Task 3.1: Design and Construction
The deliverable of this Work Package is an implementation of a compiler from XML Schemas containing language-specific annotations as designed in Work Package 2 above into an XSLT stylesheet for unmarshalling, using the XSLT element extension mechanism. Three tasks here:
a) design one set of language-specific extension elements;
b) Implement the schema 1#1 stylesheet compiler, specialised to one language-specific vocabulary and targeting those extension elements;
c) implement the extension classes in the context of an XSLT implementation. The choice of implementation will determine the choice of language: C if we use our own streaming XSLT processor, Java if we use XT, James Clark's public domain XSLT processor.
Task 3.2: Deployment and Testing
This implementation gives us the basis for actually annotating schemas and unmarshalling from real document instances to test the viability of our approach, and explore its appropriateness to the three broad use-cases as outlined above in Work Package 1. The deliverables will be annotated versions of schemas for a number of the test cases delivered by Work Package 1 above, along with improved versions of the deliverables from Task 3.1.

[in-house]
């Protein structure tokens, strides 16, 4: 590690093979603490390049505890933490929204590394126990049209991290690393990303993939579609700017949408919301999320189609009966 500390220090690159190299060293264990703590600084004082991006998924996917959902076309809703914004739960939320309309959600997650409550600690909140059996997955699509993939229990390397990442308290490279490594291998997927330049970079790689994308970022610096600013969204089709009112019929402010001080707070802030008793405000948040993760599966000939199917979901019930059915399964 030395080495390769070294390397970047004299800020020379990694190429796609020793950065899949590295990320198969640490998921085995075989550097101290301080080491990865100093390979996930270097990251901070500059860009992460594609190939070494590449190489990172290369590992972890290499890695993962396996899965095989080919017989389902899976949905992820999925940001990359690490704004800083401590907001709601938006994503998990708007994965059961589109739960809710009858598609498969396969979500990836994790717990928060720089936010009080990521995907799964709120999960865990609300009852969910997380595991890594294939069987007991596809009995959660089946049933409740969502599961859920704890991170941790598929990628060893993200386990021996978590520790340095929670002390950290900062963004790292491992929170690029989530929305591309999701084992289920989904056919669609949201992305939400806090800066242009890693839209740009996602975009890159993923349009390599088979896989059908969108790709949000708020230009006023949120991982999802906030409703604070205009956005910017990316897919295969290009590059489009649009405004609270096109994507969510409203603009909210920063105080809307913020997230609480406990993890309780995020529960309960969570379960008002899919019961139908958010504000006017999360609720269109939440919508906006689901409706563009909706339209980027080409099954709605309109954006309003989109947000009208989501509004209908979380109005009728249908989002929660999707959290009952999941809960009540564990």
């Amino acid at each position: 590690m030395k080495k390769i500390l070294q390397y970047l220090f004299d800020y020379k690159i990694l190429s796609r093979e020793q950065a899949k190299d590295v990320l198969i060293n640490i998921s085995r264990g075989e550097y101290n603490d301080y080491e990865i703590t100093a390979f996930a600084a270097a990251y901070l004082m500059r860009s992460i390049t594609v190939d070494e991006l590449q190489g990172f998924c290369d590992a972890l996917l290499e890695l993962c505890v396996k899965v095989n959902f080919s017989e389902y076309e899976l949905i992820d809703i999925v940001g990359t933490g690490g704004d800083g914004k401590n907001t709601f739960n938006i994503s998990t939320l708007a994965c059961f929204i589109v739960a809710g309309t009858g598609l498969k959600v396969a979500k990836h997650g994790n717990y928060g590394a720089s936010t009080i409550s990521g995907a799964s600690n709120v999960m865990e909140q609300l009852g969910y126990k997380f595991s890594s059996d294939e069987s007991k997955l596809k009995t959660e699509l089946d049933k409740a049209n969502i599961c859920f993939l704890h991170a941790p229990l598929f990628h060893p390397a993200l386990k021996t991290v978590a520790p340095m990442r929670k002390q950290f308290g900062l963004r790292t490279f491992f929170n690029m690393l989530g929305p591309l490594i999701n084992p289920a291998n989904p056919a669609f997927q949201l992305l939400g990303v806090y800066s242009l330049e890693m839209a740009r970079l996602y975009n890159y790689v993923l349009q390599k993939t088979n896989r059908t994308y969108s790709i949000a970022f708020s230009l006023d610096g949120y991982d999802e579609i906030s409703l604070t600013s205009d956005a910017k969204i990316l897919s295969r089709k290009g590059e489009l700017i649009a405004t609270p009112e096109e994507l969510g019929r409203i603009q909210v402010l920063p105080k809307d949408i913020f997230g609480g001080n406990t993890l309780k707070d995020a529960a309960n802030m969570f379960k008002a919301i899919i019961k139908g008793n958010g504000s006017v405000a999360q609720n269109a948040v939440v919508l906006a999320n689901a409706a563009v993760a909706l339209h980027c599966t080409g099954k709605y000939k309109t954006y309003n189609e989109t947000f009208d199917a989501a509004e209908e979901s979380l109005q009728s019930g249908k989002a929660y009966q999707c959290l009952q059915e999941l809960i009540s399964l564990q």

Work Package 4: From Low- to High-level Annotation
To achieve our goal of appropriate modularisation, we need to elaborate the first deliverable from Work Package 3 above (the schema-annotation to stylesheet compiler) so that instead of implementation-language-dependent annotation vocabularies which can be compiled directly to application-structure-building stylesheets, we can annotate a schema in a domain-appropriate high-level modelling language such as Entity-Relation, EXPRESS or UML, and then parameterise the compilation process by a further specification of the correspondence between terms in that high-level model and implementation terms in a particular operating environment. The deliverables are thus parallel to those of Tasks 3.1 and 3.2 above, but based on high-level annotation and parameterised compilation.
Work Package 5: Marshalling